Some people died in the midseason premiere of The Walking Dead.

**Spoilers ahead, but the episode kinda sucked so whatever**

One of those people was a small person. A child. This child was not, in fact, the first annoying kid The Walking Dead has brutally offed. This episode provided somewhat of an emotional release for viewers who’ve been feeling anxious about the walker herd that threatened Alexandria for much of the season’s first half and then continued to roam the area after Rick’s failed plan to extinguish them. Before they all perished in a fire lake in one of the show’s worst melodramatic sequences, and we witnessed the deaths of two characters: the emotionally fragile Sam and his mom Jessie.

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Recall that at the end of the midseason finale, Sam (to our delight) screamed out “mom” while the gang was trying to escape a throng of walkers; it seemed like he was angling to get everyone eaten.

Picking up where that finale left off, Sam is still unable to contain his emotions and false bravery, which led to his eventual death in this episode. The frustration of caring for a child (and thus the contextualized brutality against kids), it’s been proven, is amplified in a scenario where kids are guaranteed far less protection or promise of life—even the warrior Carl, who gets his eye shot out amidst the attempted breakout. The execution of Sam’s and Jessie’s death was ultimately unsatisfying (I also found the episode’s opening scene showdown nauseating). But Sam had to go.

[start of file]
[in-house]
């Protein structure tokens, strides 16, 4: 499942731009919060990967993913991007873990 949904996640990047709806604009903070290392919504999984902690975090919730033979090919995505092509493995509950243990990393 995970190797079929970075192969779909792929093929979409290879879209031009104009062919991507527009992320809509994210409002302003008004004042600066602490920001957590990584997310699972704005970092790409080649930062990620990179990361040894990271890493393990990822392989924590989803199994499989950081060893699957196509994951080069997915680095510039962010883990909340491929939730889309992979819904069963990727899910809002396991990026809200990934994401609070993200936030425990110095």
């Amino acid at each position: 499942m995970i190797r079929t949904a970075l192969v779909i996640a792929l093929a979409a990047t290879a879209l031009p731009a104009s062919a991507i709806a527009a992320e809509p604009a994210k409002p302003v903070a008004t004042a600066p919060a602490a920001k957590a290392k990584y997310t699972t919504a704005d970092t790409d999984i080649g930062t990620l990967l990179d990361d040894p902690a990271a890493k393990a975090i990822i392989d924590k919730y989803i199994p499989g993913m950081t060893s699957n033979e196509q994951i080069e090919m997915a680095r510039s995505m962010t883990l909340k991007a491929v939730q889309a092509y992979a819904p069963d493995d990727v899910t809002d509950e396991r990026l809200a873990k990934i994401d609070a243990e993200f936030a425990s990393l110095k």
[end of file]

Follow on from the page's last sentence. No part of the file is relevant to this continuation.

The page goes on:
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The show’s producers agree there’s no point in sugarcoating a kid’s vulnerability and it’s something the show has never been cautious about, as executive producer Greg Nicotero told The Hollywood Reporter:

“When we’re crafting the stories, it’s more about characters vs. how old they are. The comic doesn’t pull any punches, and one of the things that’s important for us is that we honor that spirit by continuing to do things that are unexpected. With Sam, the minute he walks out of the house in midseason finale you wonder if this kid will make it. He’s trying to convince Jessie that he can do it and her cardinal mistake is she plays into her weakness for him. There’s a moment when he could have gone with Gabriel (Seth Gilliam) back to the church, but the minute he says, ‘No mom, I can do this,’ he seals his own fate.”

Robert Kirkman adds:

“Carl losing his eye, and what that does for Rick and how that changes things for Carl — that’s a big part of the series. As shocking and as startling as it was in the comic, seeing the motion of it and the way we were able to pull that off makes it even more startling of a moment. These are the things that make our viewers invested in the show. The fact that anything can happen and the fact that these startling things do happen to these characters we love.”


Contact the author at clover@jezebel.com.

Image via AMC